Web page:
cover image The Milky Way: An Autobiography of Our Galaxy

The Milky Way: An Autobiography of Our Galaxy

Moiya McTier. Grand Central, $27 (256p) ISBN 978-1-538-75415-3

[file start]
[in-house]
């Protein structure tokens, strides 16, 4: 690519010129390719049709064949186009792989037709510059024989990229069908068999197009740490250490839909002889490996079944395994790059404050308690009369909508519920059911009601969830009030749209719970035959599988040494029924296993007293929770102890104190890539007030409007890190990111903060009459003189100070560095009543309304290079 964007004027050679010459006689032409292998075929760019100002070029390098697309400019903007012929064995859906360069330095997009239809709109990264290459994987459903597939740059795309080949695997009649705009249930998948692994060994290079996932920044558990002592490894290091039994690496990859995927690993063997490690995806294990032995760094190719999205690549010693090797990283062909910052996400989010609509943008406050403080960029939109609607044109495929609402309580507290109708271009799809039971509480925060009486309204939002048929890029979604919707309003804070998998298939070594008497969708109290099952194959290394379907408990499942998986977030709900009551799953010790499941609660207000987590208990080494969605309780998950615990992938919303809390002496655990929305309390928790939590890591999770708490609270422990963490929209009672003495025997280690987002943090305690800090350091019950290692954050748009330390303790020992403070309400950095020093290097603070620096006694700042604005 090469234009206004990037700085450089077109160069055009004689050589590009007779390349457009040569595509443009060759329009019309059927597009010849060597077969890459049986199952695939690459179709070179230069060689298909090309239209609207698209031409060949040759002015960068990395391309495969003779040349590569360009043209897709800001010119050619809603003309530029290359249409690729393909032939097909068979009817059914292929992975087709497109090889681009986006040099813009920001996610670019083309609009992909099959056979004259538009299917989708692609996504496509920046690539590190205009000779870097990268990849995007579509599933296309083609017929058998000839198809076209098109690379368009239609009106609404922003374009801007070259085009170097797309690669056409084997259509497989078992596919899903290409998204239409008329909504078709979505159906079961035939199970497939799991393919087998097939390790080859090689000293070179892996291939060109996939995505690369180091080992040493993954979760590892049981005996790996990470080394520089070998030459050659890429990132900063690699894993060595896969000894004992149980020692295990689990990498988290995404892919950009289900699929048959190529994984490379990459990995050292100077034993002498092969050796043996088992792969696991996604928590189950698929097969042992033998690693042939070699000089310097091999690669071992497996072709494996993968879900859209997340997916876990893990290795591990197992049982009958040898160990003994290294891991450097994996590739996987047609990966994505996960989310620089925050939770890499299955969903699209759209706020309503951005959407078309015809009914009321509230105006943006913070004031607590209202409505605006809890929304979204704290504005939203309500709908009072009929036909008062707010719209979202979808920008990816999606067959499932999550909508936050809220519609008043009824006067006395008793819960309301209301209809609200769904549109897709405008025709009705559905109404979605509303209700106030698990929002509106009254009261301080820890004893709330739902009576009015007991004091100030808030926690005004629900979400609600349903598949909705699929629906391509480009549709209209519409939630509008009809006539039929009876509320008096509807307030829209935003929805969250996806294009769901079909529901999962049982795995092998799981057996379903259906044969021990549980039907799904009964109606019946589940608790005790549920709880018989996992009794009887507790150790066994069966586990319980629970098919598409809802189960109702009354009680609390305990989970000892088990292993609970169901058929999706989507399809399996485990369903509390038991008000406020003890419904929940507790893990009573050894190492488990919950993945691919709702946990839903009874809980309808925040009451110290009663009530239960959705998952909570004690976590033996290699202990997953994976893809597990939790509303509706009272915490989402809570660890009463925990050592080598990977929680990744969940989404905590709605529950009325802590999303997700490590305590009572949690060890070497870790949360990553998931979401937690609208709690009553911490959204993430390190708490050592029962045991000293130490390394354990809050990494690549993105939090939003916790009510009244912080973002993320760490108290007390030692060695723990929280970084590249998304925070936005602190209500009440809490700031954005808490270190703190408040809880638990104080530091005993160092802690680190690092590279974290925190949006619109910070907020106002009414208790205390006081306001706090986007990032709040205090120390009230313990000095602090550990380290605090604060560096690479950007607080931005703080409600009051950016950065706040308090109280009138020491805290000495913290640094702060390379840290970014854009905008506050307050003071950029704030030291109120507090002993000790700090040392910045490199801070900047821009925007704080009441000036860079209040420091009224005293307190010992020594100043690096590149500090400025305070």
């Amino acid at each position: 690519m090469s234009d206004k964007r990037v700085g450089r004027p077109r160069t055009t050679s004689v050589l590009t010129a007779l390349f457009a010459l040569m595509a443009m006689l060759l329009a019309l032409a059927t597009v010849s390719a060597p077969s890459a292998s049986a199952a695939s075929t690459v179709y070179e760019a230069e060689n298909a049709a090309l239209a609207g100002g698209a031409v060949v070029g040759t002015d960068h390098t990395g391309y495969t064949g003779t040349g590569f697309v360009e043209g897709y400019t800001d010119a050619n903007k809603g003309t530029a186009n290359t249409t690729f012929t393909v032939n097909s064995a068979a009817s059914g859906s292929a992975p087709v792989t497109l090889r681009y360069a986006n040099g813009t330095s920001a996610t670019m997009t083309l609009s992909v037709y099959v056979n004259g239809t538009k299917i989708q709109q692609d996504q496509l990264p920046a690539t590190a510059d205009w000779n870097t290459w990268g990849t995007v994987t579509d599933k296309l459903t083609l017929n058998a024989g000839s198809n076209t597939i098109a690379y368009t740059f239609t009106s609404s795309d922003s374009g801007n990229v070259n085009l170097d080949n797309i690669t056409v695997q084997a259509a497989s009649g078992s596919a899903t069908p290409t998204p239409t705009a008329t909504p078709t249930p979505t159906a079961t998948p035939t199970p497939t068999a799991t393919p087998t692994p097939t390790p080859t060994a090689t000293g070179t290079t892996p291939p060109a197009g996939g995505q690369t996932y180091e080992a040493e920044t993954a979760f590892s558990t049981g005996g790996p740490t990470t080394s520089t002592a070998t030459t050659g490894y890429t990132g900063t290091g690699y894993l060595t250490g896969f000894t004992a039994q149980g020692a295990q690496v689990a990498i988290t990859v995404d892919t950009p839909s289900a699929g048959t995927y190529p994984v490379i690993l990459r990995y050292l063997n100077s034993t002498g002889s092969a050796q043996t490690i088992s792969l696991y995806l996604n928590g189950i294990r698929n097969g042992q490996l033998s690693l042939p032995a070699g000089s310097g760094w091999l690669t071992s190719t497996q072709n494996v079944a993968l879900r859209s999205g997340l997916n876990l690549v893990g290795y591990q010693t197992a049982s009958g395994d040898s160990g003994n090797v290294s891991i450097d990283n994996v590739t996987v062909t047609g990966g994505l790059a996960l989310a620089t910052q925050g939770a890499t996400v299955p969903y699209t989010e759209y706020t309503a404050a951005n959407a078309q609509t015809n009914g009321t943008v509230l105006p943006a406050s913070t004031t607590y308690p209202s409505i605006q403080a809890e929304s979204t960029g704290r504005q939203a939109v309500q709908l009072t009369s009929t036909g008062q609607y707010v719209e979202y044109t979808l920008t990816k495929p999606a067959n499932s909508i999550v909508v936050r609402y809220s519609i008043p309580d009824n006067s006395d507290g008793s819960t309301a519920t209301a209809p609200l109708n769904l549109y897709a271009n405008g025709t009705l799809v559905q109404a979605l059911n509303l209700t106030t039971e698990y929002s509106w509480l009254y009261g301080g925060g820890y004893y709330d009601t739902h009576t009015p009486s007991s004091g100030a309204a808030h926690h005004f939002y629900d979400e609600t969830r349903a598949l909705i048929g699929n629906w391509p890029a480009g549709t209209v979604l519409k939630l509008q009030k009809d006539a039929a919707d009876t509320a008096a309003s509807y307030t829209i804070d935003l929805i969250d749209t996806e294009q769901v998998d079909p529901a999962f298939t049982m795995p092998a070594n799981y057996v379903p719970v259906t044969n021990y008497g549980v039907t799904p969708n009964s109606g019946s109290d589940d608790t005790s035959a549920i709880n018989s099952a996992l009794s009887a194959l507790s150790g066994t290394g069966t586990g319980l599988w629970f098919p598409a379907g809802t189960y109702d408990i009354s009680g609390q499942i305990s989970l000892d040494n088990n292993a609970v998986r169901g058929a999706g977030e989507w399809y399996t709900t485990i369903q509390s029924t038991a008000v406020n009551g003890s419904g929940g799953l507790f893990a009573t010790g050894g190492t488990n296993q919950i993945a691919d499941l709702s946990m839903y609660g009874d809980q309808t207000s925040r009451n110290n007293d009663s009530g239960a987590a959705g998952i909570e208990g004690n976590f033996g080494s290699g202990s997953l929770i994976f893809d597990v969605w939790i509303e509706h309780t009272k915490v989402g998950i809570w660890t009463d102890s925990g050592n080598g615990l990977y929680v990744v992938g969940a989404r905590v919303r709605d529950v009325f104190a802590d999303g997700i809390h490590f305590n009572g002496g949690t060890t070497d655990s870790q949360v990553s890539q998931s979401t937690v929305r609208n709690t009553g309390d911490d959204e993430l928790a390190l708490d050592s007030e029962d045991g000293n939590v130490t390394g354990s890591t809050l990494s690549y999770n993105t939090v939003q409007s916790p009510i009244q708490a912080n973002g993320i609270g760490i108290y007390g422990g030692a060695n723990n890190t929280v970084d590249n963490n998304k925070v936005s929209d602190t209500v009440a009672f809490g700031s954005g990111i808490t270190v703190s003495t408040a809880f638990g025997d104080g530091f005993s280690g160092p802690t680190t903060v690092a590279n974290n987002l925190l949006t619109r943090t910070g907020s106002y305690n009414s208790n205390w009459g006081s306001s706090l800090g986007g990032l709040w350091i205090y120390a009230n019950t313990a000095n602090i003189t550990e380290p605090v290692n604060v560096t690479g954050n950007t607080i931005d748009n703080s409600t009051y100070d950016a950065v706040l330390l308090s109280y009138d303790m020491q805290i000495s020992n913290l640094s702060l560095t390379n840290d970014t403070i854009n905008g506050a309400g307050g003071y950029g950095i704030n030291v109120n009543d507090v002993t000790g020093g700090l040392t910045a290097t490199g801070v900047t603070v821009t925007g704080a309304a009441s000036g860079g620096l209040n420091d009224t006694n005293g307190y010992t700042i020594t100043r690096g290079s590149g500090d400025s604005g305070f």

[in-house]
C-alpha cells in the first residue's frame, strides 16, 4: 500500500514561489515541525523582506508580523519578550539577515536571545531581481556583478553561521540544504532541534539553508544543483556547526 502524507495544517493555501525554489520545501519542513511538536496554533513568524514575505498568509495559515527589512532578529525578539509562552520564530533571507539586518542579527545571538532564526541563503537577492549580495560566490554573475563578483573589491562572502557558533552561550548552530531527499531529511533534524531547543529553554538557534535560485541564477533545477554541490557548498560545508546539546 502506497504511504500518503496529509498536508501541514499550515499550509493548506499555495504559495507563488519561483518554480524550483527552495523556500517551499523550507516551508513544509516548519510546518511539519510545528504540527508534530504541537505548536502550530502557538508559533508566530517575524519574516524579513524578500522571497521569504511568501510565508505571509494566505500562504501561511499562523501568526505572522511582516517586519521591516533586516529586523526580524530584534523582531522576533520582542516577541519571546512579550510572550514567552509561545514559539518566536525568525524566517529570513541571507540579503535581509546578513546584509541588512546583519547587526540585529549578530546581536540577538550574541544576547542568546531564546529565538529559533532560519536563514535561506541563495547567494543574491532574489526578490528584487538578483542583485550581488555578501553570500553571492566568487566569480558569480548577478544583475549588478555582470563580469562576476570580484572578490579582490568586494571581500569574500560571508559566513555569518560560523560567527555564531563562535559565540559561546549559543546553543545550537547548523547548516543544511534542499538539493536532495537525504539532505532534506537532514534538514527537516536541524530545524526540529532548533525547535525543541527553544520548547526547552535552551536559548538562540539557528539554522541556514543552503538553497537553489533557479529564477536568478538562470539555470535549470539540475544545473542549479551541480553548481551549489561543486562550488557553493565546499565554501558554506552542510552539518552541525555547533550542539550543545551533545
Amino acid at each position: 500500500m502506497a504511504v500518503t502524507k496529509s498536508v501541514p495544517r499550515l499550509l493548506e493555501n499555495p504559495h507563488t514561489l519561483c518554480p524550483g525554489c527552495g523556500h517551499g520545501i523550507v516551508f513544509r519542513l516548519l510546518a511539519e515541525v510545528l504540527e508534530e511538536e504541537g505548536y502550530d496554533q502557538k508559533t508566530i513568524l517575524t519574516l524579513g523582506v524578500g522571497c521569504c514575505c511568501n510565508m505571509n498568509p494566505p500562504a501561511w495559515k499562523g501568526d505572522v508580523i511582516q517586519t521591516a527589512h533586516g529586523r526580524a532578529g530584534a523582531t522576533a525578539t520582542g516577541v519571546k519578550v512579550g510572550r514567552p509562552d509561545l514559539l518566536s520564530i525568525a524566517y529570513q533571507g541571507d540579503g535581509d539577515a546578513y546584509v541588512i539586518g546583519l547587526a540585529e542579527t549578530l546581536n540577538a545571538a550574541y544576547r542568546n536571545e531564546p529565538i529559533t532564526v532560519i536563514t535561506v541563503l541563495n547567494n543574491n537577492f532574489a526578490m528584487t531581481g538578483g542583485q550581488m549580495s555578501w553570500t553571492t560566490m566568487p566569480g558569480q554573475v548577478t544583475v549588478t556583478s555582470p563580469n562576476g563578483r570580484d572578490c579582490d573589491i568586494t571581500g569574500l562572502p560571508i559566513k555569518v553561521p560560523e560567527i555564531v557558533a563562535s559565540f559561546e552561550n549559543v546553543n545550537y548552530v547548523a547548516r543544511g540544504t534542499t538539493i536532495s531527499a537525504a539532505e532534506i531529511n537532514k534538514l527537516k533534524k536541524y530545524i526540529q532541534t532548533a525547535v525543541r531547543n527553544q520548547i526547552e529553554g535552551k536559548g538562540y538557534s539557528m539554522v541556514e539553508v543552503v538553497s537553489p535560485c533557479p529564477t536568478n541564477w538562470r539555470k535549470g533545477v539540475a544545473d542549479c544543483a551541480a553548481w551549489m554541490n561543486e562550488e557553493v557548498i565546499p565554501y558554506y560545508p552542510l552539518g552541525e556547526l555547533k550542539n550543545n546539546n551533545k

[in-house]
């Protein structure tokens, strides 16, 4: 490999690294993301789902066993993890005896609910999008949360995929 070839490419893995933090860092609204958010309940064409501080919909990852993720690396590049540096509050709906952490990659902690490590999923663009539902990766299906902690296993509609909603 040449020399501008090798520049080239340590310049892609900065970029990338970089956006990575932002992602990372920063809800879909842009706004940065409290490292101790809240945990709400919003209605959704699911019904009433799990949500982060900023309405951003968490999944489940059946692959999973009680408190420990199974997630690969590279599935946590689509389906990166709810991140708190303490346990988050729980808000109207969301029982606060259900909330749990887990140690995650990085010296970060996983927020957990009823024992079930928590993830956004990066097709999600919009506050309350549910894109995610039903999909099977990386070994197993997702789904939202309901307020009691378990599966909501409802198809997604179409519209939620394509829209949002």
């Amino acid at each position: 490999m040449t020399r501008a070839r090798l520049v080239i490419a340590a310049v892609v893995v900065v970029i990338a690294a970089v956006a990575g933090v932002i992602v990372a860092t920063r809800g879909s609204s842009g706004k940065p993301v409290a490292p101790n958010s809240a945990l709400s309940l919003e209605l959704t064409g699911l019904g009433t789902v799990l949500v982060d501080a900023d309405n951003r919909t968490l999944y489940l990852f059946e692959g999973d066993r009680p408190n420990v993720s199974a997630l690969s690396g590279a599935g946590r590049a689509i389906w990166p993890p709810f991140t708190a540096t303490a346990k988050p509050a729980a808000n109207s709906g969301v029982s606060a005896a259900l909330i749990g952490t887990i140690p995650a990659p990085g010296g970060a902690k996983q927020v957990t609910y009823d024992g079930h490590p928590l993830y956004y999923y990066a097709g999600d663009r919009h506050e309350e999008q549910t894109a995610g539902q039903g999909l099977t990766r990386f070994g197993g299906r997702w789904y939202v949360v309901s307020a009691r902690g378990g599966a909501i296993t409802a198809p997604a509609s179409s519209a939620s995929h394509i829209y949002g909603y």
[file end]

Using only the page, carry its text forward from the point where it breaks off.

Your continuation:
Astrophysicist McTier delivers in her debut a delightful report on the Milky Way’s inner workings, told from the galaxy’s imagined point of view. McTier describes in her foreword how, growing up as a Black girl in rural Appalachia, she was enamored with space, and studying it made her feel connected to people and nature, and that theme of the harmony between humans and the planet pervades what follows. McTier, writing as the Milky Way, cleverly covers the origins of the universe (“Don’t concern yourself with thoughts of what came before the Big Bang. That kind of knowledge is not for the likes of you”), how it might end (with another bang “could be kind of fun”), and key players in the history of space science, all in a droll, dignified voice gently scornful of human foible: “Your world is no longer set up to appreciate my splendor,” she writes. McTier’s narrator is authoritative, funny, and moving, whether considering humans’ insignificance or the utility of myth (“That’s what all your myths are: tools for understanding the natural world and communicating that knowledge to others”). McTier writes that her goal is to help people “understand how ephemeral [our] existence is.” She succeeds smashingly. The result is truly stellar. (Aug.)